56-year-old man executed in Missouri after legal marathon

“Tonight justice has been served,” the governor said in a statement after the execution, saying he was thinking of the relatives of the “innocent victims of Carman Deck’s horrific violence.”

The state of Missouri on Tuesday executed a man sentenced to death three times for a double murder committed more than a quarter of a century ago. Carman Deck, 56, received a lethal injection at 6:10 p.m. in Bonne Terre penitentiary in the central United States, the state prison administration announced.

On Monday, Missouri Governor Mike Parson refused to grant him clemency and commute his sentence to life imprisonment, as demanded by local activists.

“Tonight justice has been served,” the governor said in a statement after the execution, saying he was thinking of the relatives of the “innocent victims of Carman Deck’s horrific violence.”

The United States Supreme Court also rejected a final appeal by his lawyers on Monday, making him the 5th convict executed in the United States since January 1.

Carman Deck has always admitted responsibility

In 1996, Carman Deck killed an elderly couple, James and Zelma Long, in suburban St. Louis. He always admitted his responsibility for the crime.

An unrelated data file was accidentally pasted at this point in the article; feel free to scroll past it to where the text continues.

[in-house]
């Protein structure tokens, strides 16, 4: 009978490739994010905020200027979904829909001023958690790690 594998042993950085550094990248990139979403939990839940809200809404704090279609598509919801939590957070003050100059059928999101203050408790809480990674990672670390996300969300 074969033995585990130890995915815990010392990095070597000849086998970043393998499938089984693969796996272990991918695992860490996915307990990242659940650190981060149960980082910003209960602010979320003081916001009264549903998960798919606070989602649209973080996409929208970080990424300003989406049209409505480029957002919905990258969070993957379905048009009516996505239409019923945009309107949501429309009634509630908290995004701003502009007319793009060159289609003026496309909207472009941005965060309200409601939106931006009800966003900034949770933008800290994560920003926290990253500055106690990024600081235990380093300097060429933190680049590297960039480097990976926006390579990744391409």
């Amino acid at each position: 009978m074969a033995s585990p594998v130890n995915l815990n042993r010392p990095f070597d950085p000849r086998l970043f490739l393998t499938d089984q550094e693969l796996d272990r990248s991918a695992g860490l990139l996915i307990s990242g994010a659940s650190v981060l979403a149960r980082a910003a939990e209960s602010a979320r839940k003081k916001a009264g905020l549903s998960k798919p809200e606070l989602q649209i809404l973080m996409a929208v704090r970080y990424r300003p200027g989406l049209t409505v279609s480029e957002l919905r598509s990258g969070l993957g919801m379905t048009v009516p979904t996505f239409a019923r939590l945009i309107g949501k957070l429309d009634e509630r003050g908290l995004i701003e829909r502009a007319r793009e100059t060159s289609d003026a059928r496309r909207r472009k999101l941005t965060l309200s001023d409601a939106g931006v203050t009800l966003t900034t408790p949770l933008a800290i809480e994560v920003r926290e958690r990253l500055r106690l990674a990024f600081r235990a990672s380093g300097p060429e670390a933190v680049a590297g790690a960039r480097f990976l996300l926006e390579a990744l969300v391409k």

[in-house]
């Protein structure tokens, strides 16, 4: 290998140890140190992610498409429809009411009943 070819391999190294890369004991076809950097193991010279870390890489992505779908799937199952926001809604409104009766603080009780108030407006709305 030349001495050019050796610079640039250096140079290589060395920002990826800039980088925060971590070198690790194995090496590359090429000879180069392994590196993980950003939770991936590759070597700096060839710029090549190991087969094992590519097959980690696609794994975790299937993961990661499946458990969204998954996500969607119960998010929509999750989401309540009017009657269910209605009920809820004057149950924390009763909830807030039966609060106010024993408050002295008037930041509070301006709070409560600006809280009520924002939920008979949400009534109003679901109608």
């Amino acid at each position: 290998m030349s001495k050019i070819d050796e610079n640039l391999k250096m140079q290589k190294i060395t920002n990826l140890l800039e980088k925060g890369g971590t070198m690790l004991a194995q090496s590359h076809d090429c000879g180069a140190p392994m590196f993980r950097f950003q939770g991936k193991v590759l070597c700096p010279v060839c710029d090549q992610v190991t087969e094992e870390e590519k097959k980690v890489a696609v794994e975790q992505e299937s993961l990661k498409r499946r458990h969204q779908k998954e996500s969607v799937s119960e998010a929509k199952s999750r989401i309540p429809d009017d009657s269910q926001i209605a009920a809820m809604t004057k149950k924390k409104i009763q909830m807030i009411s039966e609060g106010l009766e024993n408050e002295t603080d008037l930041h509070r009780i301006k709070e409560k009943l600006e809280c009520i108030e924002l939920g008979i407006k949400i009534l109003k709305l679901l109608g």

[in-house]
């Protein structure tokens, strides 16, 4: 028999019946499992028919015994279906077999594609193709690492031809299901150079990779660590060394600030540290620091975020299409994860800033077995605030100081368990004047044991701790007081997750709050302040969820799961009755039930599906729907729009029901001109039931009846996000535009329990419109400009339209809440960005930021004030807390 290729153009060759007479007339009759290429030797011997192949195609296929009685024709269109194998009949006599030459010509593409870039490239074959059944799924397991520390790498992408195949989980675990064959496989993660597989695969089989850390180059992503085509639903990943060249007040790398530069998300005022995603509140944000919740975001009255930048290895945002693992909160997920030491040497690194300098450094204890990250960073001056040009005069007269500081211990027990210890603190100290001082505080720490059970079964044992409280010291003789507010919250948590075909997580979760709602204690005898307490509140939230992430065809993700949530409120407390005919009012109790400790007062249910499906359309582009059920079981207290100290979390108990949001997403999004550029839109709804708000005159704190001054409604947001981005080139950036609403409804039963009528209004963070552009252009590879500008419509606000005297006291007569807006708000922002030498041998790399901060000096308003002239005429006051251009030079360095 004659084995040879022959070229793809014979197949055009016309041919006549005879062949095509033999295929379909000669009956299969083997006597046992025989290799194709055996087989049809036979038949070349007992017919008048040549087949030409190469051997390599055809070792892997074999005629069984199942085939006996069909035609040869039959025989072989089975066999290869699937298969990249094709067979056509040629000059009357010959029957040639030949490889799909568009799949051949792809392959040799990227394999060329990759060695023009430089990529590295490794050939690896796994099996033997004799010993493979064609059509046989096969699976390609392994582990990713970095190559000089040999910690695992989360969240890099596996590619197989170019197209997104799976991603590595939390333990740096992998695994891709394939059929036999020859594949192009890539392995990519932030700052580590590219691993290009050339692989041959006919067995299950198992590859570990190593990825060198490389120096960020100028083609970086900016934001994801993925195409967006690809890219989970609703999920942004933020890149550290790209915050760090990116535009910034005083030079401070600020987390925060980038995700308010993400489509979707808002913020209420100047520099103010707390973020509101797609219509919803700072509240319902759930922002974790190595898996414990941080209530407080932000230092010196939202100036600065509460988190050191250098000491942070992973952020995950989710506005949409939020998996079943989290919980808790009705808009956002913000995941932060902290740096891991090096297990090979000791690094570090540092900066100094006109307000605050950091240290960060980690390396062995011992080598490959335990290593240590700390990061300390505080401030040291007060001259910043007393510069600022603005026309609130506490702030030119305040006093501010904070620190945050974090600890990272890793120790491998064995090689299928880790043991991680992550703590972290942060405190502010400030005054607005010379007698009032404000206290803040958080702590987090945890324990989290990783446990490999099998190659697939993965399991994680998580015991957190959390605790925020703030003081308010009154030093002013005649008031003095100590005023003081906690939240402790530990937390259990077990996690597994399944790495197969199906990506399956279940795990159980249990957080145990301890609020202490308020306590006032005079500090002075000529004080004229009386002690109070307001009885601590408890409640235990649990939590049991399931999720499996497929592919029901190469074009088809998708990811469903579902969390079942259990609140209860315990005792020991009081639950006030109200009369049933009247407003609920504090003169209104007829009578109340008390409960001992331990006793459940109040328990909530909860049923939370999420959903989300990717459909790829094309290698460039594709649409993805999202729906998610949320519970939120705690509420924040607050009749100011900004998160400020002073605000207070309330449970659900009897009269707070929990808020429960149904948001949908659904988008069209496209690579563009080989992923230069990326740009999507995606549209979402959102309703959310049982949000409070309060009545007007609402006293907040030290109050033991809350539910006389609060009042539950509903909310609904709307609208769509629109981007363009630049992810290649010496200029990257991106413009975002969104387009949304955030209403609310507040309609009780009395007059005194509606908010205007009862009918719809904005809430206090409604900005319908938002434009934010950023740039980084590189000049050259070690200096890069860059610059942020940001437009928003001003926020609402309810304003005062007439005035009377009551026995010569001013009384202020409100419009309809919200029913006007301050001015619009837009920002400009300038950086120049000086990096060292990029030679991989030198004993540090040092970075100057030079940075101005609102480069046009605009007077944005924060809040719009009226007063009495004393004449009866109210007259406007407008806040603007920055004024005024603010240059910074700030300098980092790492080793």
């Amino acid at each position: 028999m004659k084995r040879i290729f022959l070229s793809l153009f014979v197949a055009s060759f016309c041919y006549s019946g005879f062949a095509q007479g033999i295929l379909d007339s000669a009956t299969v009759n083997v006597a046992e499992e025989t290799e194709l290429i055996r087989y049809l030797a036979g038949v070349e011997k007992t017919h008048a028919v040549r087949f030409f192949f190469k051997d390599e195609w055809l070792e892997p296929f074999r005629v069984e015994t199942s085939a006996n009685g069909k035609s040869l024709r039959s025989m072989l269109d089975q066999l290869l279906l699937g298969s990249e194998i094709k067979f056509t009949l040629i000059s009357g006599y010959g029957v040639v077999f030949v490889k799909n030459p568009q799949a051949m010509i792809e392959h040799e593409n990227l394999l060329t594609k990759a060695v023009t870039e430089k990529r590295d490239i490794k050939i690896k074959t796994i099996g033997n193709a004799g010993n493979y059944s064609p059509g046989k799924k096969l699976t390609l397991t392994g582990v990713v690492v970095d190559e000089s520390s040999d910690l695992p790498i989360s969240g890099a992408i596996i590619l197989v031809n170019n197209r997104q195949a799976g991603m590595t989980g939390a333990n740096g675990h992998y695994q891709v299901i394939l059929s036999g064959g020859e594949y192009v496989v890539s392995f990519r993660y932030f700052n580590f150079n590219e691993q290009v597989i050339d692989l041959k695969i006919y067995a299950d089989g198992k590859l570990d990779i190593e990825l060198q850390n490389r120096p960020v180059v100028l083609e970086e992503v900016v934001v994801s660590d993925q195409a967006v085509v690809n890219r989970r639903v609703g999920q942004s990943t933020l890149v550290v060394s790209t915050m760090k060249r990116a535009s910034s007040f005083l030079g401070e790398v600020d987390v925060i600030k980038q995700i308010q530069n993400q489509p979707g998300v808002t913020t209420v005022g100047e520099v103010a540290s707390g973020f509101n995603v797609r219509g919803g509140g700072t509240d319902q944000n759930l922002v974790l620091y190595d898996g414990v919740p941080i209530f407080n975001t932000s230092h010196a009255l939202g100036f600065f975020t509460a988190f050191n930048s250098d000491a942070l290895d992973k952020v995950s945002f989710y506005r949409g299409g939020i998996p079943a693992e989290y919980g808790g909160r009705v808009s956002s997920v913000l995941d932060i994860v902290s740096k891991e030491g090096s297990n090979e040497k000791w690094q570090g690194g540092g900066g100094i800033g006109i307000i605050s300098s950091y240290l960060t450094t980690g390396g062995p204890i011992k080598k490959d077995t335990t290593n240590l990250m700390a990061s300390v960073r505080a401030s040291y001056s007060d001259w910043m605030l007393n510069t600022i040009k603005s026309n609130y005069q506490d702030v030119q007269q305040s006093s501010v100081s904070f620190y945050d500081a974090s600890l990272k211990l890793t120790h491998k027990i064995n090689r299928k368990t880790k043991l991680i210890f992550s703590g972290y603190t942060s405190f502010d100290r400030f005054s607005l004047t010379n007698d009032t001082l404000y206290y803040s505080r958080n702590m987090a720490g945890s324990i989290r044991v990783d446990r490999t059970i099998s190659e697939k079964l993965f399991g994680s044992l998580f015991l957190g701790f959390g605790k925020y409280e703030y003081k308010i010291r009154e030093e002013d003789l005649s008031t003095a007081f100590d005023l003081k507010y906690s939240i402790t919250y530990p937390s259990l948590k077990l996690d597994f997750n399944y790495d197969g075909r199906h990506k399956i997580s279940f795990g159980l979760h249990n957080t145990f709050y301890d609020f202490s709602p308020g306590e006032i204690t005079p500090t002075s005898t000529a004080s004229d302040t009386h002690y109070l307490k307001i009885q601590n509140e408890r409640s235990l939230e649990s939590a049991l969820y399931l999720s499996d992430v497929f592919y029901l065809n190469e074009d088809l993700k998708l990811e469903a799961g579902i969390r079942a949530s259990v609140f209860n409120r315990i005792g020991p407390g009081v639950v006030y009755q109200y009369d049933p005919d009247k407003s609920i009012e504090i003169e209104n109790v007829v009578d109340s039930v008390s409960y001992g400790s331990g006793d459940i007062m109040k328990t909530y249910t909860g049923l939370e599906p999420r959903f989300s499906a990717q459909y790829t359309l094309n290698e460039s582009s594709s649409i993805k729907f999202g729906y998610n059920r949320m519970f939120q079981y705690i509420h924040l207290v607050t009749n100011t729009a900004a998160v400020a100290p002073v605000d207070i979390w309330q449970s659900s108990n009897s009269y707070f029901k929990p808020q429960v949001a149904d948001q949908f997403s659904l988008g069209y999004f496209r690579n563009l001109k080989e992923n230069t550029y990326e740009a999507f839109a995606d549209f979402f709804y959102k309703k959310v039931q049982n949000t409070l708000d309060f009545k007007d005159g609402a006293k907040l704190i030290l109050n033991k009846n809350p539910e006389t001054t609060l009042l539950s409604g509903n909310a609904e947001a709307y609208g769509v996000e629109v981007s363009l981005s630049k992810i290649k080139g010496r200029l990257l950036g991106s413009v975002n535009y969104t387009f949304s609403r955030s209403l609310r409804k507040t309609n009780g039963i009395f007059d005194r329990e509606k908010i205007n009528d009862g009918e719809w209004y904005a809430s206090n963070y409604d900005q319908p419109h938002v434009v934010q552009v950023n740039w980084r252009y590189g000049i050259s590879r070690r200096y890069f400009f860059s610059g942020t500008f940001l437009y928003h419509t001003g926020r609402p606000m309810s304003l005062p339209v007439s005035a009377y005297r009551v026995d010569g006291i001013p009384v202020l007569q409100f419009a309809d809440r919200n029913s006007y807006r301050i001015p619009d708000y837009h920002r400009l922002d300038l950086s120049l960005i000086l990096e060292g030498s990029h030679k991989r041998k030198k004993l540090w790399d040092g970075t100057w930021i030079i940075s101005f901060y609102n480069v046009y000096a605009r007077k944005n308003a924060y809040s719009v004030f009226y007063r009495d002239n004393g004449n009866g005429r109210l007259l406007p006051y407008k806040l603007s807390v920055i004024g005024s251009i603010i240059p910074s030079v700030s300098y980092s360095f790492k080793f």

According to the newspaper Kansas City Star, whose editorial writers pleaded for his sentence to be commuted, the Missouri Supreme Court in 2002 overturned the verdict of a first trial, on the grounds that his lawyers had poorly defended him. In particular, they had failed to expose his difficult childhood in foster families.

The Supreme Court of the United States had invalidated in 2005 a second trial, where he had been presented with restraints on the feet, wrists and abdomen likely to influence the perception of jurors.

In 2008, he received the death penalty in a third trial, but the sentence was overturned in 2017 by a federal judge, on the grounds that all available evidence had not been presented to jurors. An appeals court, however, restored the ruling in 2020, a ruling later upheld by the state Supreme Court.

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